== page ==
Interviewed in 2009, Ayatollah Boroujerdi described terrorism and its association with Tehran as follows: "The terrorist doesn't understand logic. . . . Unfortunately, the Iranian government has supported terroristic actions in the world, especially in the Middle East overtly, secretly and multilaterally." At the same time, he addressed a topic seldom mentioned in discussions of Iranian intrigues: that Shiism permits taqiyya or dissimulation—concealment of one's real opinions—if an individual is threatened. He said, "I don't believe in the unreal promises of the leaders and authorities of the Iranian government. . . . I know them only as a political tactic for the purpose of deceiving the world." He accused the Iranian clerics of employing the concept of taqiyya to justify "hypocrisy, lying, trickery and imposture." But if the Iranian leaders use taqiyya in politics, what must the world think about their promises of sincerity in nuclear negotiations?
A document by Ayatollah Boroujerdi released in October, on the the anniversary of his 2006 arrest, asked how Tehran could "condemn and declare jihad against armed radical groups [i.e. ISIS and the Taliban] who are slaughtering and spreading violence and terror in the name of the Prophet's caliphate, but forget about those [in Iran] who are nourishing terrorists in neighboring countries."
Referring to the Iranian authorities as "fascistic," he wrote, "the outcome of thirty five years of the ruling Islamic Republic in Iran has been that of censorship of the media, disappearance of freedom of thought, development of large prisons, rejection of intellectuals, and the oppression of religious opinions. . . . The only thing that remains in our looted country is the war machine."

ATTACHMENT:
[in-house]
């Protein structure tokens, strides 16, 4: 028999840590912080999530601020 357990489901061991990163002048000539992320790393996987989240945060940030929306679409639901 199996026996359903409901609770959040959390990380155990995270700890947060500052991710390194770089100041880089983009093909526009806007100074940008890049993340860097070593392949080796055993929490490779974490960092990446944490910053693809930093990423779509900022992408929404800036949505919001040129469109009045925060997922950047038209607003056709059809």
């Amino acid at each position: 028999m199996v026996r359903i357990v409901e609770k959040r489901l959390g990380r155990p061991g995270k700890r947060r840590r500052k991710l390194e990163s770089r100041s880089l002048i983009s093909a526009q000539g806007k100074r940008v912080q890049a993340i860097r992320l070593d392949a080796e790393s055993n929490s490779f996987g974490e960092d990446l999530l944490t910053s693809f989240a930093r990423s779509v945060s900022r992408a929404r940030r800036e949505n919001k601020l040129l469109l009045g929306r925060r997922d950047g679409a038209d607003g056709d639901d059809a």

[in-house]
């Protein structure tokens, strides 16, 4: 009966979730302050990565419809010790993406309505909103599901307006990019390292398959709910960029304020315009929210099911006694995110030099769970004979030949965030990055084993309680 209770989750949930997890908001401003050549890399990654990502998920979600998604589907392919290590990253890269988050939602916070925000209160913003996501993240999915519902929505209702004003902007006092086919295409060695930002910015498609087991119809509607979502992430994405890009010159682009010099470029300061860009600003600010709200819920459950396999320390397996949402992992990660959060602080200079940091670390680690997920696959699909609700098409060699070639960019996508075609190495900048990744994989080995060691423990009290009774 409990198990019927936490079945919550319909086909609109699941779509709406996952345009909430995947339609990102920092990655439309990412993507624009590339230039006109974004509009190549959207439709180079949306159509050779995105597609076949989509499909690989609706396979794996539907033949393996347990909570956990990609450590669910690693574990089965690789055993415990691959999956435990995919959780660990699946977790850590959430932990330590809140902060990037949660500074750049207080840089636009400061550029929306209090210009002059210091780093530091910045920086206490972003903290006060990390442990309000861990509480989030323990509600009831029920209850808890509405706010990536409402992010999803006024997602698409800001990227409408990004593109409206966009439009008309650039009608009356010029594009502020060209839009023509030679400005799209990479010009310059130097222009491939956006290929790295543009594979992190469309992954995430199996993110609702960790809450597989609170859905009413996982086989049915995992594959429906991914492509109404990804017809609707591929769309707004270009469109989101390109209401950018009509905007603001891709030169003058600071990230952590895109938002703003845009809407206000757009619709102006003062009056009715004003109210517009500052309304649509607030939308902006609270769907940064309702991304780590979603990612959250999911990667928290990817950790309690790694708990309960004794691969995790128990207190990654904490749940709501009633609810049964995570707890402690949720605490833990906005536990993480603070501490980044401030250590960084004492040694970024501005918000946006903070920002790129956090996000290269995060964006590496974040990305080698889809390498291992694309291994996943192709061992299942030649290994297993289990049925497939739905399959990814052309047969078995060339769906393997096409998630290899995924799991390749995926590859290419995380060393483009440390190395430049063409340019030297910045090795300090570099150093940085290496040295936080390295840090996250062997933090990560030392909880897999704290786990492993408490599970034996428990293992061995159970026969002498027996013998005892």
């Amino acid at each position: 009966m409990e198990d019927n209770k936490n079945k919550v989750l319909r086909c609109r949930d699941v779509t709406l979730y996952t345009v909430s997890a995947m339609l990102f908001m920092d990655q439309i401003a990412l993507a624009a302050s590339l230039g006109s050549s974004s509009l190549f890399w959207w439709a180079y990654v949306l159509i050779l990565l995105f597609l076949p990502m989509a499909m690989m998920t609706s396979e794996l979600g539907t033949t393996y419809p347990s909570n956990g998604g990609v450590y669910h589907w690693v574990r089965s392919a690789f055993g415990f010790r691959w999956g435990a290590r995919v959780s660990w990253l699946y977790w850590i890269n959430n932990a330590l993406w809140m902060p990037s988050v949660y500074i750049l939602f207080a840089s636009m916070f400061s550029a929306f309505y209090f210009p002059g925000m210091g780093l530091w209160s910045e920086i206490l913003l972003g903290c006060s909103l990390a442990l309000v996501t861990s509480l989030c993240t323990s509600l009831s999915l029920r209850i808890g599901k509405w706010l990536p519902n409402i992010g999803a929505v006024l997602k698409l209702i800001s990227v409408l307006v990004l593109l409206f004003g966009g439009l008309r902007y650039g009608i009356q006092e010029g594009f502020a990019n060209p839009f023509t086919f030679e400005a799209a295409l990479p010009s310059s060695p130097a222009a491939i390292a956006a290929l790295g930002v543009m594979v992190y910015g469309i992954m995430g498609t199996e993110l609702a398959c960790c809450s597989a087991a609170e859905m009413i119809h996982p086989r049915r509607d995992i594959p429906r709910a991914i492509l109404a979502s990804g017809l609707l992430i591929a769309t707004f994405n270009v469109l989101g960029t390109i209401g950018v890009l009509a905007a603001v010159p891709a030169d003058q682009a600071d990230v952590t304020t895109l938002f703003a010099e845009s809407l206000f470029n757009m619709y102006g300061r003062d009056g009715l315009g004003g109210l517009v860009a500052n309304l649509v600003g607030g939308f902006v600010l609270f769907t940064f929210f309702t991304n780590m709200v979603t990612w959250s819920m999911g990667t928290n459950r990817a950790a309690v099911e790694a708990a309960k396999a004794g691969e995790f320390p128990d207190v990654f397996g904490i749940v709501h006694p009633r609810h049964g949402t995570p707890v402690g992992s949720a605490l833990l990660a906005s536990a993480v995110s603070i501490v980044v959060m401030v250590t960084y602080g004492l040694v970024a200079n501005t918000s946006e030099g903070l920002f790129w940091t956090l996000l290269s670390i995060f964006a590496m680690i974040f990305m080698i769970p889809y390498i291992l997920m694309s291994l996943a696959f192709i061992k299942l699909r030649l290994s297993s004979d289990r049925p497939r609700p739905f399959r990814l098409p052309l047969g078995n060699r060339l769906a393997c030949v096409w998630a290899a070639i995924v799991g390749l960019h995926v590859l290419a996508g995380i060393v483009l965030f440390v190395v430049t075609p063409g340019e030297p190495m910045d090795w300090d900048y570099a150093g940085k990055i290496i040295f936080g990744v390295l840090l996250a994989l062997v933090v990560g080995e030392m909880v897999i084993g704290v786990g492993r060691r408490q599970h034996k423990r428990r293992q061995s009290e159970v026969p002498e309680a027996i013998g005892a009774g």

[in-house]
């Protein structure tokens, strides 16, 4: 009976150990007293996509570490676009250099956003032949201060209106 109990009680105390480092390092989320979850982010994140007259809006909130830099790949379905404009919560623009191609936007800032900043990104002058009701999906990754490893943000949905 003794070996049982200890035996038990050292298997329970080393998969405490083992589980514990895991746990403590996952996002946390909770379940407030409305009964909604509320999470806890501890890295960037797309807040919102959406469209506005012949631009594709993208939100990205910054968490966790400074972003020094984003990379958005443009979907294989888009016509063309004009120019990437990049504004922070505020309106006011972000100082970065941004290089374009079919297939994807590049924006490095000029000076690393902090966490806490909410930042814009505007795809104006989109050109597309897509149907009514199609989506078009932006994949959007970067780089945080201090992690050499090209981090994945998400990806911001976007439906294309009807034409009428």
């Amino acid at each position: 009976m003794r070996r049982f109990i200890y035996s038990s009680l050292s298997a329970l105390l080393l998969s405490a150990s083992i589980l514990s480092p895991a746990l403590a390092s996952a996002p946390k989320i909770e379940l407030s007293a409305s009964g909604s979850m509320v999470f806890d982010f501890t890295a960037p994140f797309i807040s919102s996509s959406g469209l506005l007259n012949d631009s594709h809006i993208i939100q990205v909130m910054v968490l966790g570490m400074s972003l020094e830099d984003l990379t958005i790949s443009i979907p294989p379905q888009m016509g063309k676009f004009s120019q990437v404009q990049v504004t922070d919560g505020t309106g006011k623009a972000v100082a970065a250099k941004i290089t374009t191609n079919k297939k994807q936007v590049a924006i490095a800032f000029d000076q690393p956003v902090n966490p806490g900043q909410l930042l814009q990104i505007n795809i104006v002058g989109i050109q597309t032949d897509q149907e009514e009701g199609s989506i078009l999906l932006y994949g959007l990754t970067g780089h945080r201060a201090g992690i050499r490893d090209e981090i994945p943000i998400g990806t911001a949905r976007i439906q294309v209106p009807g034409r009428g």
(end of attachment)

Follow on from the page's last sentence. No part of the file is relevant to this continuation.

In July of this year, Ayatollah Boroujerdi was threatened in Evin prison, in his own recounting, by Mohammad Movahedi, a former prosecutor for Iran's Special Clerical Tribunal, and now a judge. Movahedi told Boroujerdi, reportedly, that if he did not go on national television to apologize to Supreme Leader Ali Khamenei, he would be moved to solitary confinement under the control of the Iranian Revolutionary Guard Corps, and "eliminated."
According to the followers of Ayatollah Boroujerdi outside Iran, the nonconforming man of faith was transferred from the Evin lockup to an unknown place at the beginning of October. The official action came after Boroujerdi addressed a letter to United Nations Secretary-General Ban Ki-Moon, dated September 22, in which he asked, "[R]espected members of this assembly; as you are gathered together please hear the cries of the Iranian people. . . . Do you not see that Iran is ruled by tyranny?"
Ayatollah Boroujerdi's disciples were concerned that the move to an undisclosed location presaged his execution, but he was returned to Evin, where he declared his hunger strike. This latest protest takes place even as he suffers from a range of medical problems.
In a 2008 "complaint" addressed to the world powers, Ayatollah Boroujerdi named Russia and China as accomplices of Tehran, specifying, "It is obvious to everyone that extensive support by Russia and China have increased the internal dictatorship in Iran." He appealed for assistance to the pope, to Jewish intellectuals (for whom he had expressed his respect previously), and to Islamic religious leaders, concluding, "Governments on the side of the religious regime of Iran, be informed that all of you are sharing in massacre of our poor people."
It is shameful to imagine that the United States, which Ayatollah Boroujerdi had refrained previously from criticizing, may now be added to the tally of countries abetting the cruelties of the Iranian state, thanks to the "diplomatic" initiatives of the Obama administration. U.S. leaders should heed the voices from Evin and other Iranian prisons, rather than the deceptive manipulations conveyed by the regime's public representatives.